History Stories

This Mine Fire Has Been Burning For Over 50 Years

A massive coal fire has been burning in Centralia, Pennsylvania since the early 1960s. In the 1980s, the town was abandoned for safety reasons. See what happens to a town after 25 years in this Life After People video.
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    Article Details:

    This Mine Fire Has Been Burning For Over 50 Years

    • Author

      Erin Blakemore

    • Website Name

      history.com

    • Year Published

      2018

    • Title

      This Mine Fire Has Been Burning For Over 50 Years

    • URL

      https://www.history.com/news/mine-fire-burning-more-50-years-ghost-town

    • Access Date

      August 18, 2018

    • Publisher

      A+E Networks

A century ago, Centralia, Pennsylvania was a busy small town filled with shops, residents and a brisk mining business. Coal from local mines fueled its homes and its economy, and its 1,200 residents worked, played and lived as tight-knit neighbors.

Today couldn’t be more different. Centralia’s streets are abandoned. Most of its buildings are gone, and smoke wafts down graffiti-strewn highways where a prosperous town once stood. The formerly busy burg has turned into a ghost town. The cause was something that’s still happening beneath Centralia’s empty streets: a mine fire that’s been burning for over 50 years, resulting in the devastation of a community and the eviction and impoverishment of many of its residents.

Coal seam fires are nothing new, but Centralia’s is the United States’ worst and one of history’s most devastating. Before the 1962 fire, Centralia had been a mining center for over a century. Home to a rich deposit of anthracite coal, the town was incorporated after mining began in the 1850s.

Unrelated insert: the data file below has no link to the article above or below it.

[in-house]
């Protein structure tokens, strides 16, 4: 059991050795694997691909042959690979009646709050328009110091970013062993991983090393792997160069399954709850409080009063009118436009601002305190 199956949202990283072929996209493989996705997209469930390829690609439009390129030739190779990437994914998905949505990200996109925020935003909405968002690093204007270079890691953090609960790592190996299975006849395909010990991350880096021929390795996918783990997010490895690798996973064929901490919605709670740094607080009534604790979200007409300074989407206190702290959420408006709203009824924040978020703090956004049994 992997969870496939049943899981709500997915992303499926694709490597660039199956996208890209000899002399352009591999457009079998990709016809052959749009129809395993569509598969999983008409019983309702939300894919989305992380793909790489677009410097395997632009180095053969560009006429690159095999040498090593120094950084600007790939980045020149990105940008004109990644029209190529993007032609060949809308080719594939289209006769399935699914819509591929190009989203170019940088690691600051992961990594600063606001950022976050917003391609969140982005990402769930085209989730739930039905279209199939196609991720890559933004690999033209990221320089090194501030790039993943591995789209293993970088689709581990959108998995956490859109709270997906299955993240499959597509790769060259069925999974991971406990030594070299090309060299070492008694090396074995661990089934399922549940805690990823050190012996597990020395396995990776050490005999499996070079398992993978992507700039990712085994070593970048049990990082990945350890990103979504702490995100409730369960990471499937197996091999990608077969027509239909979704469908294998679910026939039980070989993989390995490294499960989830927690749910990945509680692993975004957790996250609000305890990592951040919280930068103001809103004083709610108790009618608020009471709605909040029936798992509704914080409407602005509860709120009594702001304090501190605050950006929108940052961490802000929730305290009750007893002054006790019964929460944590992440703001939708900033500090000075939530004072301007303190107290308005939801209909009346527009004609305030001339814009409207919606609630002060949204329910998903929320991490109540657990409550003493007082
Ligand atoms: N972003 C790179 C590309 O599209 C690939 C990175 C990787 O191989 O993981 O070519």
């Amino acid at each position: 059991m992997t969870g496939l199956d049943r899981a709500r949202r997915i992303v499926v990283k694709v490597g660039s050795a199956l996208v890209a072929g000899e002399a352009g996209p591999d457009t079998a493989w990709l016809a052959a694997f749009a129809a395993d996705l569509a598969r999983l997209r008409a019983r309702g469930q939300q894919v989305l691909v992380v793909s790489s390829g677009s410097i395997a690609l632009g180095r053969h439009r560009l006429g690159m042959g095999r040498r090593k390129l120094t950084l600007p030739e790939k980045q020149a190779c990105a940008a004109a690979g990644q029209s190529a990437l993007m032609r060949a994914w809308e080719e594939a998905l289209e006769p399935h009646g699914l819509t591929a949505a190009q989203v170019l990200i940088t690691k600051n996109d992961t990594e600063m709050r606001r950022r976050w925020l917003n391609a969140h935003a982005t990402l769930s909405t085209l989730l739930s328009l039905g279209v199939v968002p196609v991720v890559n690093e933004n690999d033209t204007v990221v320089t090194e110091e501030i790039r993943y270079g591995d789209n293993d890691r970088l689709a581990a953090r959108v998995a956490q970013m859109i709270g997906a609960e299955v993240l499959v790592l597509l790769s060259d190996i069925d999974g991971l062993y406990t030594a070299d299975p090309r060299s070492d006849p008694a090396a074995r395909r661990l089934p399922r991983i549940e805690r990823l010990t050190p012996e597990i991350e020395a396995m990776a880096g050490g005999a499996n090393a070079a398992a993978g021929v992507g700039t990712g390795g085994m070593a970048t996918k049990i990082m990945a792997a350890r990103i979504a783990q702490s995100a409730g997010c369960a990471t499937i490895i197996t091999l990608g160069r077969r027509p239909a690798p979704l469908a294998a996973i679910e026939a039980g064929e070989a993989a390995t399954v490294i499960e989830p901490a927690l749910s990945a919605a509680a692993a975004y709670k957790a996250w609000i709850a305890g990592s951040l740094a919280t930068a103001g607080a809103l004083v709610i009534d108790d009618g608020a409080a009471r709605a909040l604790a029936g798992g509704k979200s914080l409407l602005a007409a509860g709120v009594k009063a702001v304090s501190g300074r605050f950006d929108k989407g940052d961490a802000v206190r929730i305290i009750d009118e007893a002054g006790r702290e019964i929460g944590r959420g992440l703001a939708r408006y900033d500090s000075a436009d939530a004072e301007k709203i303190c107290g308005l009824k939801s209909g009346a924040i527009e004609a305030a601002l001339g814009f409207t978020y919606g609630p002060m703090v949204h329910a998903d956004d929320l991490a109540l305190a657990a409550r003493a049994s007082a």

Mining defined life in Centralia, from its rough-and-tumble residents to its seedier side. During the 1860s, the town was home to members of the Molly Maguires, a secret society that originated in Ireland and made its way to American coal mines along with Irish immigrants. In the late 1860s, the Molly Maguires are suspected to have committed a rash of violence within Centralia. As Pennsylvania historian Deryl B. Johnson notes, the Molly Maguires were implicated in everything from the murder of the town’s founder, Alexander Rae, to the death of the area’s first priest. “Some believe that the Mollies were guilty, while others claim that the Mollies were framed by owners of the mines who feared that the members of the Mollies and [other organizations] would organize the mine workers into unions,” writes Johnson. Eventually, after a brutal attempt to subdue the Mollies and the execution of some of the groups’ suspected leaders in 1877, the crime wave ended.

Molly Maguires

Molly Maguires at a coal mine, circa 1870. (Credit: Kean Collection/Getty Images)

Centralia’s dependence on mining didn’t, though. By 1890, it was home to over 2,700 people, most of them miners or their family members. And even though the stock market crash and Great Depression struck a strong blow to the coal industry in Centralia, it didn’t kill the town.